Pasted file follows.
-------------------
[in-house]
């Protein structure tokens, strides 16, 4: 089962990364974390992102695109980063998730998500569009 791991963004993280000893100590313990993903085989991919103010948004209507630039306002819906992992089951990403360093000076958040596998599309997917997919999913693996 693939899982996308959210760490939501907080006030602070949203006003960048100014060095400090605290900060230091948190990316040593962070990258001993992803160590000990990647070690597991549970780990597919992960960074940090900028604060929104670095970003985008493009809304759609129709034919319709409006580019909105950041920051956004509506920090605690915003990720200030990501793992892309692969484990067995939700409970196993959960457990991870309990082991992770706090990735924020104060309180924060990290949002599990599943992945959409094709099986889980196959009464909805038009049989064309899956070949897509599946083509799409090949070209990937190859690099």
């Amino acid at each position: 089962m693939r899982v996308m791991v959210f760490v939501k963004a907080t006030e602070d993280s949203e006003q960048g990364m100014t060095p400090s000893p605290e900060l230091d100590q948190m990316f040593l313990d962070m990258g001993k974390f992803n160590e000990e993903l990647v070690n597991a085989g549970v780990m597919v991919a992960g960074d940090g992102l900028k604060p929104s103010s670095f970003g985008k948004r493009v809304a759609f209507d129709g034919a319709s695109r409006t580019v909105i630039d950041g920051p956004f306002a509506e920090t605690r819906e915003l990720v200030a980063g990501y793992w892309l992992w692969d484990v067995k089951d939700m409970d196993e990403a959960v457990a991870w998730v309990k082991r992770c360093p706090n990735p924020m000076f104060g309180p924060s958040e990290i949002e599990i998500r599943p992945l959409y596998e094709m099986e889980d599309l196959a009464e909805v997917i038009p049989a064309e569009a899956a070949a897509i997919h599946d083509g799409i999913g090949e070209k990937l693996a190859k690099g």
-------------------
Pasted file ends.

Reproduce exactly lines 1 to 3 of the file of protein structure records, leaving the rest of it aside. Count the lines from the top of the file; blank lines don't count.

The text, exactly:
[in-house]
């Protein structure tokens, strides 16, 4: 089962990364974390992102695109980063998730998500569009 791991963004993280000893100590313990993903085989991919103010948004209507630039306002819906992992089951990403360093000076958040596998599309997917997919999913693996 693939899982996308959210760490939501907080006030602070949203006003960048100014060095400090605290900060230091948190990316040593962070990258001993992803160590000990990647070690597991549970780990597919992960960074940090900028604060929104670095970003985008493009809304759609129709034919319709409006580019909105950041920051956004509506920090605690915003990720200030990501793992892309692969484990067995939700409970196993959960457990991870309990082991992770706090990735924020104060309180924060990290949002599990599943992945959409094709099986889980196959009464909805038009049989064309899956070949897509599946083509799409090949070209990937190859690099």
């Amino acid at each position: 089962m693939r899982v996308m791991v959210f760490v939501k963004a907080t006030e602070d993280s949203e006003q960048g990364m100014t060095p400090s000893p605290e900060l230091d100590q948190m990316f040593l313990d962070m990258g001993k974390f992803n160590e000990e993903l990647v070690n597991a085989g549970v780990m597919v991919a992960g960074d940090g992102l900028k604060p929104s103010s670095f970003g985008k948004r493009v809304a759609f209507d129709g034919a319709s695109r409006t580019v909105i630039d950041g920051p956004f306002a509506e920090t605690r819906e915003l990720v200030a980063g990501y793992w892309l992992w692969d484990v067995k089951d939700m409970d196993e990403a959960v457990a991870w998730v309990k082991r992770c360093p706090n990735p924020m000076f104060g309180p924060s958040e990290i949002e599990i998500r599943p992945l959409y596998e094709m099986e889980d599309l196959a009464e909805v997917i038009p049989a064309e569009a899956a070949a897509i997919h599946d083509g799409i999913g090949e070209k990937l693996a190859k690099g």